If it´s easy, and cheapish, I would also make them longer, to maintain the 1:1 D/L ratio.
So 6" in D, and 6" in length.
This is likely about 40x stronger and 40x longer lived.

There are many fudge factors involved, thats why 4-8x vs 16 x in strength.

And almost always, something vastly stronger than "peak load" lasts nearly forever.
Every (good/decent) lathe on the planet is a good example.

Lathe peak loads are 2% of failure/deformation loads.
Mills and VMCs are about the same.
A good manual lathe lasts 50-100 years, give or take.

Another option is std bearings, stacked, perhaps in elastomeric mounts.


Doubling the D will greatly increase the surface speed and R rating of the bushings, but the rides have very low rpm.
Should not have any effect, imho.

Fwiw, I built a carnival ride, and had it professionally inspected and certified and insured, ..what tjhey are.
The pin and hole are a
Another alternative material to consider is GarMax. I've seen that used in loader bucket bushings and such.
Thanks!
More stuff from Garlok...
 

john.k

Diamond
Joined
Dec 21, 2012
Location
Brisbane Qld Australia
I can tell a story about missing bolts.......Greenslopes Veterans Hospital highrise block job (Civil & Civic AKA Concrete Constructions)...........Hosp Sec issues orders to the main gate to stop wholesale theft of food from the kitchens........this week must search bags for potatoes.......one of the apprentice cooks has his bag searched .....its got a coupla dozen big bolts and nuts in it...........he says he just picked them up off the ground .......OK ,its not food ,off you go.......week later he s stopped again ,more big bolts and nuts from the same place..........anyhoo,this time the Hosp Sec gets the boiler house foreman to have a look at them ,see if they are coming from the hospital......he says ,nope not from the hospital...........Over night ,the tower crane falls down.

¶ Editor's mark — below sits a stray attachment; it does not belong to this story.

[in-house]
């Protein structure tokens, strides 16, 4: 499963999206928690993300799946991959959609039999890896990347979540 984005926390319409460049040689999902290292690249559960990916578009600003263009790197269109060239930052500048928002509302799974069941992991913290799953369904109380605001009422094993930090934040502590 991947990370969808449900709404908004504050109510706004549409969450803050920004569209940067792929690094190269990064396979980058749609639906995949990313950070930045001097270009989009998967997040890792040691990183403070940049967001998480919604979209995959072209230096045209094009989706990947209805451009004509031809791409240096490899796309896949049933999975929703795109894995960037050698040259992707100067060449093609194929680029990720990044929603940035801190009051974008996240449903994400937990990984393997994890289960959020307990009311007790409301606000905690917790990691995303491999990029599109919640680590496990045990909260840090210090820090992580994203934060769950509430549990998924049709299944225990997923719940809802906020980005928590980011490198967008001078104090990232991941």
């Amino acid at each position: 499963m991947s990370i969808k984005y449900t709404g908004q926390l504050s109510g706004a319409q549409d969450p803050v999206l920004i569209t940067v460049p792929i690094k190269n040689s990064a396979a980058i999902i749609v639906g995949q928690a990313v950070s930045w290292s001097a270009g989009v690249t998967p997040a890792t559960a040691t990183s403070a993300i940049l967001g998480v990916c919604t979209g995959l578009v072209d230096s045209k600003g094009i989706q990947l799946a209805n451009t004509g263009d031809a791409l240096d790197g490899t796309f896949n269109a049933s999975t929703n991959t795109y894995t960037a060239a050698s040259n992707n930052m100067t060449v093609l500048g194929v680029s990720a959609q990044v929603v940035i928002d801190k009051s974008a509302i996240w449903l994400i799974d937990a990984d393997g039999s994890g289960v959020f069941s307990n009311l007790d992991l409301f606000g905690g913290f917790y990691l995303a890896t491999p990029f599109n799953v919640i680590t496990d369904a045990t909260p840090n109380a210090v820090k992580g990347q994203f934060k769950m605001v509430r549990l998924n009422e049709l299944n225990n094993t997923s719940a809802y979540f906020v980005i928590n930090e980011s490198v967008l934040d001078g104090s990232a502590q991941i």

triumph406

Titanium
Joined
Sep 14, 2008
Location
ca
What the OP should do, before anything else is estimate the max loads on bushings, this will shock horror

REQUIRE AN ENGINEER!!

Once the Engineer has determined the max load on the bushing, and by refering to the PV limits of the material, the OP would then be able to determine which materails are suitable and which aren't.

--------------------------------------------

If what the OP says is true and the ID and OD's are loose on the bushing, then I assume the bushing is getting hammered by the pin and housing during running.
 

Garwood

Diamond
Joined
Oct 10, 2009
Location
Oregon
3" pin is fucking huge. Dirt machines that slam around with multi-ton buckets attached ripping rocks with a couple hundred thousand pounds of force use 3" pins.

The original post says the problem is the pins are sloppy and it hogs grease.

Well, if the fit is sloppy, it's going to puke all the grease out. If the fit is sloppy it's going to pound out the bushings.

Make some bushings that fit tight in the housings and have the correct pin clearance for grease.